If you’re a parent who loves to hike, how do you foster that same enthusiasm in your children? One of Smugglers’ Notch Resort’s veteran hiking guides, Martha Gamble, a parent herself, offers the following suggestions.
Think like a kid, your kid! What does your son or daughter love to see or do when they are outside? Do they like waterfalls, playing in streams or swimming in a pond? Would they enjoy scrambling over rocks and jumping down? Would expansive scenery wow them, seeing mountain ranges lined up to the horizon, or looking down on their house or city? Whatever is fun for them needs to be the focus for the day. Remember, for kids, it is all about the journey, not just the goal.
Make sure your first hikes together are within their capabilities. If your child decides they only want to go a little way or play in the brook for a while, let them be the leader for the first hikes. Even if you haven’t gone far, if they are done for that day turn around so that they will remember a fun experience and want to go again. Young kids can hike for miles if they have started with smaller hikes and had a great time.
Use all the opportunities you have to help make hiking more interesting. Take a gondola or a toll road up the mountain and then explore from there, allowing your child to have the “eye candy” of hiking. If they are more athletic, scramble up a fun rocky trail and then take the gondola down. Go out with a guide who can show them different aspects of nature that will get them hooked on exploring the outdoors. Once you have stimulated their interest in hiking they will overlook things like a bit of rain or a less interesting section of trail.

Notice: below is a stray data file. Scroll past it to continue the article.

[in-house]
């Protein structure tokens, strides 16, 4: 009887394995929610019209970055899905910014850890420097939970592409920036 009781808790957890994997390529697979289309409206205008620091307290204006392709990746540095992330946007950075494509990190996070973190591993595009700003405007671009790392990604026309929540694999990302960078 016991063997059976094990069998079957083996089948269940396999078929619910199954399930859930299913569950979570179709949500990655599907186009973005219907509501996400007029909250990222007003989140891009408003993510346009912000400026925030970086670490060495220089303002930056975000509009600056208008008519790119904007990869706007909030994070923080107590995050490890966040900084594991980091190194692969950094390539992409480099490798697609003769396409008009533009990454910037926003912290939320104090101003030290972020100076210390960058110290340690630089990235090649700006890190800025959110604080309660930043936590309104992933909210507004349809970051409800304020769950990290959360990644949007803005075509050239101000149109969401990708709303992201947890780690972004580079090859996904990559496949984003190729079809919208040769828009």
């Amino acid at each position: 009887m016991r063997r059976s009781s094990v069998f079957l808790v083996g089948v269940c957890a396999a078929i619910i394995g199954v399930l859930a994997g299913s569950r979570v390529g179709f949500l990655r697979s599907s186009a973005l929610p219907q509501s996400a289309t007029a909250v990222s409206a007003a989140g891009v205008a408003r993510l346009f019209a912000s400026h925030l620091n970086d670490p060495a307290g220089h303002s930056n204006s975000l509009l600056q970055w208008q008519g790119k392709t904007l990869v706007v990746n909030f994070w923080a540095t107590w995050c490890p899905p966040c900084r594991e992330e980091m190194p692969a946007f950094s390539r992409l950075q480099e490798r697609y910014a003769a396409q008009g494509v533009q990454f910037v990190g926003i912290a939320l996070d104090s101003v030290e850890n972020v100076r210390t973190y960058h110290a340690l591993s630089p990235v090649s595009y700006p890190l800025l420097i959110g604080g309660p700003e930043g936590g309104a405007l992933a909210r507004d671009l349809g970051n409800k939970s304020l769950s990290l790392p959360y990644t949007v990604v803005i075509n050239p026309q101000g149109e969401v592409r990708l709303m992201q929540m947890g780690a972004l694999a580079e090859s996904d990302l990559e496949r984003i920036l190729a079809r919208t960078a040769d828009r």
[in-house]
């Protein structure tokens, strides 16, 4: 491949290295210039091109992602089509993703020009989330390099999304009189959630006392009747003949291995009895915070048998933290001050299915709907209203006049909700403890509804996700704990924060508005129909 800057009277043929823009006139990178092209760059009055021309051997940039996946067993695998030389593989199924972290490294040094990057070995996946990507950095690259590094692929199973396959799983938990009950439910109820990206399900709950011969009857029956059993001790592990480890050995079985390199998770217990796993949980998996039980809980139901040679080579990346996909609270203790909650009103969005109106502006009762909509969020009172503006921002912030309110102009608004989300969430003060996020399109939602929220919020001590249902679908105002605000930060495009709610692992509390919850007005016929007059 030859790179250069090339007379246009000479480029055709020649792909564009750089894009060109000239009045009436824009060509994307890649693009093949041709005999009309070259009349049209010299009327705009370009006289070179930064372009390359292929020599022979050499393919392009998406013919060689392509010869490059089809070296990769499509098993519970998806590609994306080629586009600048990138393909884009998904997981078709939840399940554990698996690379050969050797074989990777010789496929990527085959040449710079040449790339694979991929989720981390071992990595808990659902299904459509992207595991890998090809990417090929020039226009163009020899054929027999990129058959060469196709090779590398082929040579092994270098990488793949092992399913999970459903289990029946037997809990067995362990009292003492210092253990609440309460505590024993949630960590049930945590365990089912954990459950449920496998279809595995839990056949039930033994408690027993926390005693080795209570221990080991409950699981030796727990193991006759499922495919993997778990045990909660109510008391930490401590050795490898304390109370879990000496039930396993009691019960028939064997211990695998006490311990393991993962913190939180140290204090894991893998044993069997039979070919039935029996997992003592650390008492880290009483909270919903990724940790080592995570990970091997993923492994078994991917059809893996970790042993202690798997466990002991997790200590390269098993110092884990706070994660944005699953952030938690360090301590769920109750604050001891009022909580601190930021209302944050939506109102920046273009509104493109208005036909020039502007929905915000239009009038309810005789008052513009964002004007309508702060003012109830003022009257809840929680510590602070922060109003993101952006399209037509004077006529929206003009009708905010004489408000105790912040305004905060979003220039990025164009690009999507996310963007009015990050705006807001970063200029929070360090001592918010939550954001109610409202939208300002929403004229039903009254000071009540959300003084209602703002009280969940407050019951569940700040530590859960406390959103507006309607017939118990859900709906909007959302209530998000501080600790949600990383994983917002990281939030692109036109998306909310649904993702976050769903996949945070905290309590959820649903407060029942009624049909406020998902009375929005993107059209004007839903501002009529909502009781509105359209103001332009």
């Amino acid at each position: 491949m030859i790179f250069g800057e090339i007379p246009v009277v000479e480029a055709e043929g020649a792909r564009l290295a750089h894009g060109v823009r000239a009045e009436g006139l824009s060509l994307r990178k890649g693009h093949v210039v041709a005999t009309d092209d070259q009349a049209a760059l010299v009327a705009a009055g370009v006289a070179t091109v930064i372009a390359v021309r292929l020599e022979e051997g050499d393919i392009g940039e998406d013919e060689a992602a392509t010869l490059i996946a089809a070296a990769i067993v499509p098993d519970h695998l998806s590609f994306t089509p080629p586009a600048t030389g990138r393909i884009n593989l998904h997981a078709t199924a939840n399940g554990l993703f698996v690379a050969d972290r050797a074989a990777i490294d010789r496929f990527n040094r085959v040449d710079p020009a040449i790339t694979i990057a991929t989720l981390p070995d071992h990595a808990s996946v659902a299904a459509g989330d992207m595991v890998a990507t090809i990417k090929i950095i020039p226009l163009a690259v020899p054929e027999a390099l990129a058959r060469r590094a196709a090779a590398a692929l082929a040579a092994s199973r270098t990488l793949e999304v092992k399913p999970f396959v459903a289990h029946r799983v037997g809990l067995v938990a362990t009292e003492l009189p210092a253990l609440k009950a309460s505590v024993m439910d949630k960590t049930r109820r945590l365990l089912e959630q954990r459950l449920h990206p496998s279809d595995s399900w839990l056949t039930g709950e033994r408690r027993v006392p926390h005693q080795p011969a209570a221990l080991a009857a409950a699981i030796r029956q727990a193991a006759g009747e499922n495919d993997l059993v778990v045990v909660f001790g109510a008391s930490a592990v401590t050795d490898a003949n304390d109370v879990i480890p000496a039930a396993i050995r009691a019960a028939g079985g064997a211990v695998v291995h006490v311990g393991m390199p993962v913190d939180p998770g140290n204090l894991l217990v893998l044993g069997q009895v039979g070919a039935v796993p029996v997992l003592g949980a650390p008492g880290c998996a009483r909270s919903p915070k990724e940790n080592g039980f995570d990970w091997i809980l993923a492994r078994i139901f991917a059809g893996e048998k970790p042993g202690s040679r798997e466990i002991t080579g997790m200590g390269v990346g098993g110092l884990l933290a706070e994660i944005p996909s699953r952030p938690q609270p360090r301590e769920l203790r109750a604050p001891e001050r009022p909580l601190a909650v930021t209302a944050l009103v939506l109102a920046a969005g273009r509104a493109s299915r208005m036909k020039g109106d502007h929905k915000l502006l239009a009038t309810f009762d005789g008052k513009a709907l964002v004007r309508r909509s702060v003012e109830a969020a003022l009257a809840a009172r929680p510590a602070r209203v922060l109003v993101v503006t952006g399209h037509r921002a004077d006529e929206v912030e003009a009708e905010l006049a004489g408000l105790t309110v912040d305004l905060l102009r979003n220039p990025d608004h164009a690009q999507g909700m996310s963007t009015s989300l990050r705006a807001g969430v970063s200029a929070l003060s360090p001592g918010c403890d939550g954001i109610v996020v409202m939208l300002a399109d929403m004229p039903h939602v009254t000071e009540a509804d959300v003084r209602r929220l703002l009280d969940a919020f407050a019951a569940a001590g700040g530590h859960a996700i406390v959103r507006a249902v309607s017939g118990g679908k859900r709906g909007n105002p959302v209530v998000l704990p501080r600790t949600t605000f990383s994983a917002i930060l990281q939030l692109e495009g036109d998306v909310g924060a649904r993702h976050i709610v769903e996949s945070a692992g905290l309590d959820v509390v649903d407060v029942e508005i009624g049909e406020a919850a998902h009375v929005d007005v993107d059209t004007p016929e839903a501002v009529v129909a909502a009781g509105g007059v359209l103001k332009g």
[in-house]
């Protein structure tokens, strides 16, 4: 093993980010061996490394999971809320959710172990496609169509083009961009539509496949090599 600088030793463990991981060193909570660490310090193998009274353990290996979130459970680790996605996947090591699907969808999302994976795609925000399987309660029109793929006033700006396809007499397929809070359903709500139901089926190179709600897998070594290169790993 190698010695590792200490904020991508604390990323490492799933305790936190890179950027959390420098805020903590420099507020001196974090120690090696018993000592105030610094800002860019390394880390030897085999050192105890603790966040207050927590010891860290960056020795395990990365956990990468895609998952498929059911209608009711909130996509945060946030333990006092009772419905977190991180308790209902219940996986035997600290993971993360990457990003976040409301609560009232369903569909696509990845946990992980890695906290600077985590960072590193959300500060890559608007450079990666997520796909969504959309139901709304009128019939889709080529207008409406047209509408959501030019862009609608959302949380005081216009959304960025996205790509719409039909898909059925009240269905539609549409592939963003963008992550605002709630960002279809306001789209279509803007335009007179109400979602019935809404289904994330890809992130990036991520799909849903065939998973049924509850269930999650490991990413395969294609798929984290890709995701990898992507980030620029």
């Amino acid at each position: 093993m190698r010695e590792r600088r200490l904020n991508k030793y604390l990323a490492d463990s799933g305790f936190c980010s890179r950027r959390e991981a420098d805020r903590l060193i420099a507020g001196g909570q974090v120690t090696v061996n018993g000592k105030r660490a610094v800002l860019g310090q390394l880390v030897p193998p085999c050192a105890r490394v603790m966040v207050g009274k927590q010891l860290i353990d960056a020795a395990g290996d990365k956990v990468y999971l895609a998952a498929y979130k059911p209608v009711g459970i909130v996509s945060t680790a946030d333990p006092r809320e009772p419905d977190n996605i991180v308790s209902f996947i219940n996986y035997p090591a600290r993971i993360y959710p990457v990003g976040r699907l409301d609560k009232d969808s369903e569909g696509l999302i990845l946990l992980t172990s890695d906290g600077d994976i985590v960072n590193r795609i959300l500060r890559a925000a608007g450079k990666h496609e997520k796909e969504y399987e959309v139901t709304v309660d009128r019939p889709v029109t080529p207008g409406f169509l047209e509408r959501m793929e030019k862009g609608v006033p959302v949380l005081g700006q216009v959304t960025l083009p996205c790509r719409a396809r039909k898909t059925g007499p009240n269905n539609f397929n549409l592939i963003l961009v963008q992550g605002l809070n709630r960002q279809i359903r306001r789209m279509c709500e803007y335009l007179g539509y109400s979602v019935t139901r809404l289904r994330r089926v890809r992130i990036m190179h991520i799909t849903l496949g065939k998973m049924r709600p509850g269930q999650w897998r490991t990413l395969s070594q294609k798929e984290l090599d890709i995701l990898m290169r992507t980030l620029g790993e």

Be prepared … in so many ways! Pack lunch and your child’s favorite snacks, as well as drinking water, sunscreen, bug dope, and clothes appropriate for the conditions of the day and your destination. Keep in mind that it is colder and windier at the tops of mountains and the weather can change quickly. At first, carry equipment for small children. As they get more experienced, teach them to be responsible for planning for the day and carrying their own supplies. If they choose the trip they will work harder to get to the destination, and they may enjoy carrying a backpack like mom or dad, especially if it is a hydration pack.
A bonus: hiking is a great way to get in shape for the winter snowsports season!
We welcome your comments and would love to hear what has worked for you on your family hikes!